But there were also those who seemed to think that Google Fiber could become a new business for the company, something not just aimed at shifting market perceptions and shaking the complacency of telco and cable incumbents but a profitable business line in its own right. That has always seemed to me to be an unlikely proposition. I am confronted on a daily basis with the paradox of short-term focused telecom operators considering long-term fiber investment efforts, but their short-term is longer than Google’s core business short-term by an order of magnitude. Unless there was a long game plan to view this as the “pension fund” arm of Google’s finances, it didn’t really make sense to me.
And if I’m honest, I didn’t much care about that second proposition anyway. The US market is already plagued by a lack of competition in fixed. Replacing one closed monopoly by another (no matter how much sexier) didn’t seem to me like a particularly desirable goal. So while I fully wanted to believe in the potential for Google Fiber kicking the telecom anthill, I wasn’t so convinced by the relevance and likelihood of this becoming a fiber business like every other.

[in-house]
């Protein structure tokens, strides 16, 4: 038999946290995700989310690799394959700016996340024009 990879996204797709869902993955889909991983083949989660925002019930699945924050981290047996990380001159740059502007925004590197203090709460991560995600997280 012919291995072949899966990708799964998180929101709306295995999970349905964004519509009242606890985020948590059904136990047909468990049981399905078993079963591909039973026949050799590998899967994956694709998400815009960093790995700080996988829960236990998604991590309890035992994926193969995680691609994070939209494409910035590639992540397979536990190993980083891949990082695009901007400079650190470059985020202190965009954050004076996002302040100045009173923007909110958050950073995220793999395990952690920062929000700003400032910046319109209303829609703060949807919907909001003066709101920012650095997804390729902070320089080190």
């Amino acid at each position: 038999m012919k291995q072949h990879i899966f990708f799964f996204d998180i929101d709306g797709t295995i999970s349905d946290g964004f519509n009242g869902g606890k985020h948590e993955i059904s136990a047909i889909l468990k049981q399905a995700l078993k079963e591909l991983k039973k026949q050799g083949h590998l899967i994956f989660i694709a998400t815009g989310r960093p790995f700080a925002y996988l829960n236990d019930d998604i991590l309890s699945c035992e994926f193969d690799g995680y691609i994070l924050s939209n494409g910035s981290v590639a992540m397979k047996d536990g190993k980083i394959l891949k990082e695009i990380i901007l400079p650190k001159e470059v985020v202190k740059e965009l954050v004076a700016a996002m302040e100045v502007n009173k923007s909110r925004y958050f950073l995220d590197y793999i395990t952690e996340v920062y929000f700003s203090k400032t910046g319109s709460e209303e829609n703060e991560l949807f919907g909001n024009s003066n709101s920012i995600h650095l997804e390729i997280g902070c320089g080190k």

Now that it looks like there’s at least some serious soul-searching around the second proposition, I think it’s time to consider whether the first has worked and how things could go from there.
Infrastructure is expensive
My take is that there was one fundamental flaw going into this, one that’s probably still floating around: Google believed it could revolutionize the laying of fiber. It didn’t just think it could offer a kickass service; it thought it could deploy much cheaper and much faster than anybody else had ever done. That’s fully in line with the Google mindset, but unfortunately it ignores the fact that hundreds of companies had been deploying wireline access infrastructure for years by the time Google Fiber decided to give it a go.
I’d suggest we’re now seeing the fallout from that misguided assumption: Google is finally admitting (in a roundabout way) that despite all the clever people it has on hand, the company hasn’t revolutionized fiber deployment. It still takes time to do the planning properly, to work with local authorities effectively, to do the outside plant layout efficiently. Did Google manage to do things cheaper than others did? Probably, but not by a wide margin. And as it decided to scale beyond Kansas City, it realized that the efficiencies it might have been able to find in KC didn’t scale well elsewhere because a lot of those things are down to local specificities and relationships.